‘Symbols of Urban Malaise’: Past and Present

Rather than a brand new post here this week, I’ve written this for the MBS Birmingham blog on Cameron’s approach to so-called “sink estates”, or as Michael Heseltine believes, everyone knows that they’re “slums”. As you can imagine, that got my back up a bit.

Language, as Chomsky, Foucault, Lefebvre or any number of other critical theorists will tell you, is crucial. It sets the tone and the scope of debate, it stigmatizes and divides, it creates problems and solves different ones. For Lefebvre, it’s an integral part of the production of social space – describing a housing estate as a slum automatically sets a tone and starts a debate, whether there’s any basis for this or not. It’s even more specific this week: Cameron is targeting language itself as a cause of extremism, of segregation, of division and modern cultural problems. Statistics fly around about the number of women, in particular, amongst Muslims, in particular, who are not learning the Queen’s Own English. Like slums, these are myths – not to say there aren’t truths hidden in there but they are obfuscated by larger, disingenuous distractions. The effect of these is to redirect public opinion away from the wider benefits to society that learning a language can bring (which the last government’s free ESOL classes sought to help) and towards the stigmatisation of small sections of society which can be blamed (women; Muslims; foreigners). It’s all highly distasteful, and a major problem of modern political debate.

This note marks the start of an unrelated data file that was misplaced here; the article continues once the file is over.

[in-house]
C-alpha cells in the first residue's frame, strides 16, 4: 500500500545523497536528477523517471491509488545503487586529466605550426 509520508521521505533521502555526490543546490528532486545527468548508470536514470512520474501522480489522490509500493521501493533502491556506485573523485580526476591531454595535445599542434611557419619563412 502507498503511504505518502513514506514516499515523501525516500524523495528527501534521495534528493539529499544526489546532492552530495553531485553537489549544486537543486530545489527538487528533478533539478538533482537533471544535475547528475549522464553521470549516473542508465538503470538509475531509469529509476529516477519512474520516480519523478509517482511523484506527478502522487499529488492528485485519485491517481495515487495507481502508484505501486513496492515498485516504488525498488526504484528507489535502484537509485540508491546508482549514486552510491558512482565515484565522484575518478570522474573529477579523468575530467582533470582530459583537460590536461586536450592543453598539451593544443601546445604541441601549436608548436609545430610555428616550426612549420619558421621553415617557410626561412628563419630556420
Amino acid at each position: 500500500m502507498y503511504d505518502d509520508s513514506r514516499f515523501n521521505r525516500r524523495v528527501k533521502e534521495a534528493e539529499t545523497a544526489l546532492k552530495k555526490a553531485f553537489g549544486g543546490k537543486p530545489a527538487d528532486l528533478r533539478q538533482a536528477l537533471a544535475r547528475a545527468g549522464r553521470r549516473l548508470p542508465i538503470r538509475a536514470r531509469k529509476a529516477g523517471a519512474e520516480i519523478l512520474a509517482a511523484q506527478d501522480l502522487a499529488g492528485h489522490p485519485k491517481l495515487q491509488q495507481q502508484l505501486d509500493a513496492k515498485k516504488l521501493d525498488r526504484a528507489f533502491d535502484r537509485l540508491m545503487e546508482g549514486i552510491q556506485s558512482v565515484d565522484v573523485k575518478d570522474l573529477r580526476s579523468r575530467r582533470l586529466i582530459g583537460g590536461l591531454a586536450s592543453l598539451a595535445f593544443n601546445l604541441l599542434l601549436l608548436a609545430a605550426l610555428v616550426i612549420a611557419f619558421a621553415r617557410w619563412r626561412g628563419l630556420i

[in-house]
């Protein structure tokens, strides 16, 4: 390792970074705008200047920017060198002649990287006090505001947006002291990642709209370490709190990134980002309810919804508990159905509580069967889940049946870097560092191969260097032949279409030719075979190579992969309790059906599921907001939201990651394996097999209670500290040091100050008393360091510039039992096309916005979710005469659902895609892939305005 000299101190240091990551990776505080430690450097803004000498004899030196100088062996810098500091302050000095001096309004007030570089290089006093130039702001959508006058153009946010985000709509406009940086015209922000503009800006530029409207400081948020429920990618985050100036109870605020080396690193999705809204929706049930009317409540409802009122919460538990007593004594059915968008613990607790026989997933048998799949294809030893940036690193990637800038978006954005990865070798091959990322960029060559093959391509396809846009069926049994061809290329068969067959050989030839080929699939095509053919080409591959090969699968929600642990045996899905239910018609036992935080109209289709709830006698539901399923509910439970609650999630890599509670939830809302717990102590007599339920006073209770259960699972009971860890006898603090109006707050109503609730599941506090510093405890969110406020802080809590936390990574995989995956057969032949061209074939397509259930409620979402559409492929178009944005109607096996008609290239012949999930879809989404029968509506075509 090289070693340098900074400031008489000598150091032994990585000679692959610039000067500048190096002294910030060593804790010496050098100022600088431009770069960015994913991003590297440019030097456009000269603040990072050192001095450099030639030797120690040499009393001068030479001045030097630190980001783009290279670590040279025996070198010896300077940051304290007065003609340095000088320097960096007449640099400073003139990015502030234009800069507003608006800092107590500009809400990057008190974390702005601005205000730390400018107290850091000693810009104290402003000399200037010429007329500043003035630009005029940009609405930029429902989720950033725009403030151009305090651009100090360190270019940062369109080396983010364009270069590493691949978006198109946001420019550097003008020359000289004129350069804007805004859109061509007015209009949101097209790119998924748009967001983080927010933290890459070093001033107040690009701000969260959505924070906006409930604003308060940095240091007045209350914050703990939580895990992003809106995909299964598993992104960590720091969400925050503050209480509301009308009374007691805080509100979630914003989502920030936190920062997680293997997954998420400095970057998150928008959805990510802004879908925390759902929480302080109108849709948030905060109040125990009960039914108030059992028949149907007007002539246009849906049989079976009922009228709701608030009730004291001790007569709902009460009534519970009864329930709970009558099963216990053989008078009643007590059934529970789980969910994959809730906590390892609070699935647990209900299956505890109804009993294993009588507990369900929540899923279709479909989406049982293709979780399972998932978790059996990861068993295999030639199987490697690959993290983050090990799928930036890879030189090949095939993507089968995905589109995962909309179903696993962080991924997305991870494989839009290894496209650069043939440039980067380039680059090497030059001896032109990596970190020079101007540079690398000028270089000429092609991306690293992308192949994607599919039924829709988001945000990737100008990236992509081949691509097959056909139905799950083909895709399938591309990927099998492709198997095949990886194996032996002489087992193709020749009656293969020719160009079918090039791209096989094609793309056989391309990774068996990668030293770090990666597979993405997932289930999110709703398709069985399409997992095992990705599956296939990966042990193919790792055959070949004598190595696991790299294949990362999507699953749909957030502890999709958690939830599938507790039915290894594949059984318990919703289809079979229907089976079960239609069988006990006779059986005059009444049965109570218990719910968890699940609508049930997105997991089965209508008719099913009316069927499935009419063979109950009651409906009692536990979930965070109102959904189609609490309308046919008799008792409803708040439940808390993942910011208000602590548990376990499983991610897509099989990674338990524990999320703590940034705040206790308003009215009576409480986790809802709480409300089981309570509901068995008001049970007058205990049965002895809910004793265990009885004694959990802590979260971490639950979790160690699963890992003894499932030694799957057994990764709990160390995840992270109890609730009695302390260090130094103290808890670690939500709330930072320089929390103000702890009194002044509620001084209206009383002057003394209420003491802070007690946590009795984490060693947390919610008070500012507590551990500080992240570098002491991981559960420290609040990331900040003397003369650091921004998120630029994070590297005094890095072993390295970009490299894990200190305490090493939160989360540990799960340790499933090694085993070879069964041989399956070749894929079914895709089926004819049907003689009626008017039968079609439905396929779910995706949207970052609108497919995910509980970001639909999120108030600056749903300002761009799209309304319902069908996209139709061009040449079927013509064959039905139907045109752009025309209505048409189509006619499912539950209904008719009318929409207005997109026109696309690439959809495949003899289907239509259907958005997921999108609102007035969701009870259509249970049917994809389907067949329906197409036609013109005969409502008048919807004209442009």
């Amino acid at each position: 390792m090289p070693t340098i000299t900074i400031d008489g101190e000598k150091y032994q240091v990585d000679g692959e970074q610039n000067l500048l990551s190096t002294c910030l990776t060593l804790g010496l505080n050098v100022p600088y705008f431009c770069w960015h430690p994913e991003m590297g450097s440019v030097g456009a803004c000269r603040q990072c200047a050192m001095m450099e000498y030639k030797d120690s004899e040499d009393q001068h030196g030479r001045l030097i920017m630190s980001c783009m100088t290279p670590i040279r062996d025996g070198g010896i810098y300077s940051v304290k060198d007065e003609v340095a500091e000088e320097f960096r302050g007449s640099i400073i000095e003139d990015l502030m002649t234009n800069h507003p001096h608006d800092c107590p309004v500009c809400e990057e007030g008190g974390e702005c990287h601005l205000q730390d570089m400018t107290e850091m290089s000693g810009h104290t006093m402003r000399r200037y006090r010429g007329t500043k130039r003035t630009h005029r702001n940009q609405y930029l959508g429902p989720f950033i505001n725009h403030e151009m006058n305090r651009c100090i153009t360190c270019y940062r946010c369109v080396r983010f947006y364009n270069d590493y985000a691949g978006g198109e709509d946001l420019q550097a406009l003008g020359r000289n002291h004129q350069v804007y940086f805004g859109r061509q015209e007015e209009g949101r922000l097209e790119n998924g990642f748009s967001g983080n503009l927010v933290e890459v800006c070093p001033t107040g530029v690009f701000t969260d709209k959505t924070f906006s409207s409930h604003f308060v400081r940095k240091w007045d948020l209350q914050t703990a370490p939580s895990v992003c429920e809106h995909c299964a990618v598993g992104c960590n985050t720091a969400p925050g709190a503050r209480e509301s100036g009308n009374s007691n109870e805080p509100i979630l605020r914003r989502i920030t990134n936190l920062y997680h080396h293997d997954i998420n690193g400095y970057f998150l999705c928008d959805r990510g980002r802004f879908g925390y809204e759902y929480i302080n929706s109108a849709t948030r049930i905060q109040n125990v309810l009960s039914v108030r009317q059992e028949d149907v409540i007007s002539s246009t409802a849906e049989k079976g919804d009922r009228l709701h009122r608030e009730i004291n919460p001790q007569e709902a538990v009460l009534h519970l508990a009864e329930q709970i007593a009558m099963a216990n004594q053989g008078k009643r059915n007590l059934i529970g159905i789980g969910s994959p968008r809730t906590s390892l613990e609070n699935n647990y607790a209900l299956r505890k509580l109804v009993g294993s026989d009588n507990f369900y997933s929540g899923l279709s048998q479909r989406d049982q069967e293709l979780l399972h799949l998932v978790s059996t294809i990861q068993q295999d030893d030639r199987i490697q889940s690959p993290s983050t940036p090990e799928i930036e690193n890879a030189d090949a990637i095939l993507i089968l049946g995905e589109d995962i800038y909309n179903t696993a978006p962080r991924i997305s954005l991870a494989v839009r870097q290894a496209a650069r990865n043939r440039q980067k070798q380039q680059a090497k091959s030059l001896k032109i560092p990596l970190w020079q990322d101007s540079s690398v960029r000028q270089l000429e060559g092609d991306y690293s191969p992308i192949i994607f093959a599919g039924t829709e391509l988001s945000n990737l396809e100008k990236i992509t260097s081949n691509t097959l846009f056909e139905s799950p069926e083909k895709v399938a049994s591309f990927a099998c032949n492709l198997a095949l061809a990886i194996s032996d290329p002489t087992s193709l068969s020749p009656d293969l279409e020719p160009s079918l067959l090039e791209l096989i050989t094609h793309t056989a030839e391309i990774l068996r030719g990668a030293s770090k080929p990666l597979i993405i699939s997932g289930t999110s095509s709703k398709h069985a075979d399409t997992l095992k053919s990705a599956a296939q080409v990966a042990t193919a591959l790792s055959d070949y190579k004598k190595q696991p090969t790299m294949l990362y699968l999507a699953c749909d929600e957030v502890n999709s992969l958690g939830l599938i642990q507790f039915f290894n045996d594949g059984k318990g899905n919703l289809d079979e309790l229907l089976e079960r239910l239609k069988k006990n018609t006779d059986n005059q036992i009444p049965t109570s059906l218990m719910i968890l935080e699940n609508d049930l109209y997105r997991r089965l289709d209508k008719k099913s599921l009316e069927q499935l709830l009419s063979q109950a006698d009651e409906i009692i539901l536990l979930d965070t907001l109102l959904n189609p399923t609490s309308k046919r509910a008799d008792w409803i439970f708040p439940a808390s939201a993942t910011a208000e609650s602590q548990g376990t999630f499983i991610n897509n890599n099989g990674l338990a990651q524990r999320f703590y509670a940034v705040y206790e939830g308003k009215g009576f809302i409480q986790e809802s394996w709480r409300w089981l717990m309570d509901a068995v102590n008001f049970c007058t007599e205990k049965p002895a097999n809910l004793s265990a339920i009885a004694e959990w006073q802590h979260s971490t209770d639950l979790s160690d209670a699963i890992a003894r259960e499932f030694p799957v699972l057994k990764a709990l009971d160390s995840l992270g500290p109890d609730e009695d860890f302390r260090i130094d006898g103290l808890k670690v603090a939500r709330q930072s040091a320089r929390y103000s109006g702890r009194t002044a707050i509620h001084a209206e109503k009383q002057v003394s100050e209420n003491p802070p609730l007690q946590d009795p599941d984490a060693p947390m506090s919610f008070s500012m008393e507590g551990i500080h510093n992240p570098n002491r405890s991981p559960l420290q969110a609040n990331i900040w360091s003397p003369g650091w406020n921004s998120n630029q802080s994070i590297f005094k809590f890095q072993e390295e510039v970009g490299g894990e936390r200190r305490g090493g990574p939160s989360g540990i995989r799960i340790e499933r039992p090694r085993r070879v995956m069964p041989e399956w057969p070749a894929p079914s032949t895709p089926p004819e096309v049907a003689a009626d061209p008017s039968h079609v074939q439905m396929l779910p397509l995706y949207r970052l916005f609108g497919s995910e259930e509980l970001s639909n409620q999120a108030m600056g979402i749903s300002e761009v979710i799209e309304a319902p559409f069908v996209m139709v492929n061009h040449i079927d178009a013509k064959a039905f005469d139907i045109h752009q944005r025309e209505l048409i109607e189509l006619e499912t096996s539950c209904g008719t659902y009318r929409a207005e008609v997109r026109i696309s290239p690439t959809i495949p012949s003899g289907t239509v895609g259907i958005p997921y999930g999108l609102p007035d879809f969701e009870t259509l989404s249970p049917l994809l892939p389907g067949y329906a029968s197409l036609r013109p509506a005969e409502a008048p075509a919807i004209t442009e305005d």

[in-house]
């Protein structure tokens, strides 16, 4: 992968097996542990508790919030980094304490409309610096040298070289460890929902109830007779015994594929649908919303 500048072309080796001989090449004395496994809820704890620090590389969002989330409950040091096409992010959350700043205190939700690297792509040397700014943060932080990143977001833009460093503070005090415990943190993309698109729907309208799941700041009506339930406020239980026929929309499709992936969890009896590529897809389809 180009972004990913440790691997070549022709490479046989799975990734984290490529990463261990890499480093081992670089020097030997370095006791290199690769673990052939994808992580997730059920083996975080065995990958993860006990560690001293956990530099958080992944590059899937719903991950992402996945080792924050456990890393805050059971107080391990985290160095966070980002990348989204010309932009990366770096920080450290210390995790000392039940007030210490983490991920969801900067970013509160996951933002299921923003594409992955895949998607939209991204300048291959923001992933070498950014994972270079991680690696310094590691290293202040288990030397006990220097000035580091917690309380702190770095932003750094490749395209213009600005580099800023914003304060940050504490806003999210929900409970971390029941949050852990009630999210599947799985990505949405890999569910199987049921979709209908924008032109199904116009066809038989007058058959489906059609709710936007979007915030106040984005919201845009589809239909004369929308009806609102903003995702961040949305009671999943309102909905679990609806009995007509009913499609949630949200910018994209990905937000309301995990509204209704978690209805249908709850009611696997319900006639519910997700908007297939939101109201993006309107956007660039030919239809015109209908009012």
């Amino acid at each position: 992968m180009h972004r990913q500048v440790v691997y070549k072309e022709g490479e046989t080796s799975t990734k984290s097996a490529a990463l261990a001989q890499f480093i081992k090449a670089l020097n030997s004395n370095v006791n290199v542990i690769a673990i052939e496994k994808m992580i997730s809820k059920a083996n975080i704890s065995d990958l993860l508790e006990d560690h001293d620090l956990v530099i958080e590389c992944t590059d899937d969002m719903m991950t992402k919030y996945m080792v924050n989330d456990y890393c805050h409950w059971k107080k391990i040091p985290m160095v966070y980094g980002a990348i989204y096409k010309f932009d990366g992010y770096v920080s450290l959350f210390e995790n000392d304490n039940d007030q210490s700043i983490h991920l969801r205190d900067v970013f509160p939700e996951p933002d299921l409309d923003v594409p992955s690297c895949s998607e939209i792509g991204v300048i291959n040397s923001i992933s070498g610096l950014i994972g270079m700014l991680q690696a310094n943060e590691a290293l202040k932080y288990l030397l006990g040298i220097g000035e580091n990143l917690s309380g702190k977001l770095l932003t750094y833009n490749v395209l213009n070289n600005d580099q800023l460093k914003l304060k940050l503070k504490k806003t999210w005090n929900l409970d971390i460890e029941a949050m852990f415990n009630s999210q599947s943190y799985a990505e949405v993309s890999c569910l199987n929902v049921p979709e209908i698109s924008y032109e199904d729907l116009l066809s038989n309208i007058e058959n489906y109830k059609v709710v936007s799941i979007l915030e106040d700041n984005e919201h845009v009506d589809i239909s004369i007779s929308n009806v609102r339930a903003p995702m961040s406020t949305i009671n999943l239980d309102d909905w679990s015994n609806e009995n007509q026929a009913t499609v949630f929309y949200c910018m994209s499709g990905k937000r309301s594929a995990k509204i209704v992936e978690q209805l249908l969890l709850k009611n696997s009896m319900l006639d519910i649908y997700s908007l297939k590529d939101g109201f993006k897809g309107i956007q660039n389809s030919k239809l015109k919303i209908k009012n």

Modern British Studies Birmingham

simonSimon Briercliffe

Simon Briercliffe is a doctoral researcher in the Department of History at the University of Birmingham working on Carribee Island in Wolverhamption during the 19th century. He blogs at uptheossroad.wordpress.com and you can follow him on Twitter @sbriercliffe.

David Cameron last week set out his new plans to wage “an all-out assault on poverty and disadvantage” by investing £140 million into revitalising 100 post-war housing estates in the UK. These, he holds, are totemic of the social problems facing our cities: “those built just after the war” in particular “actually designed [crime] in,” they are “self-governing and divorced from the mainstream”; “decades of neglect have led to gangs, ghettos and anti-social behaviour” and “spatial analysis” has shown that 2011 rioters “came overwhelmingly from these post-war estates.”

He was supported in his analysis by Secretary of State for Communities and Local Government Greg Clarke who was interested in…

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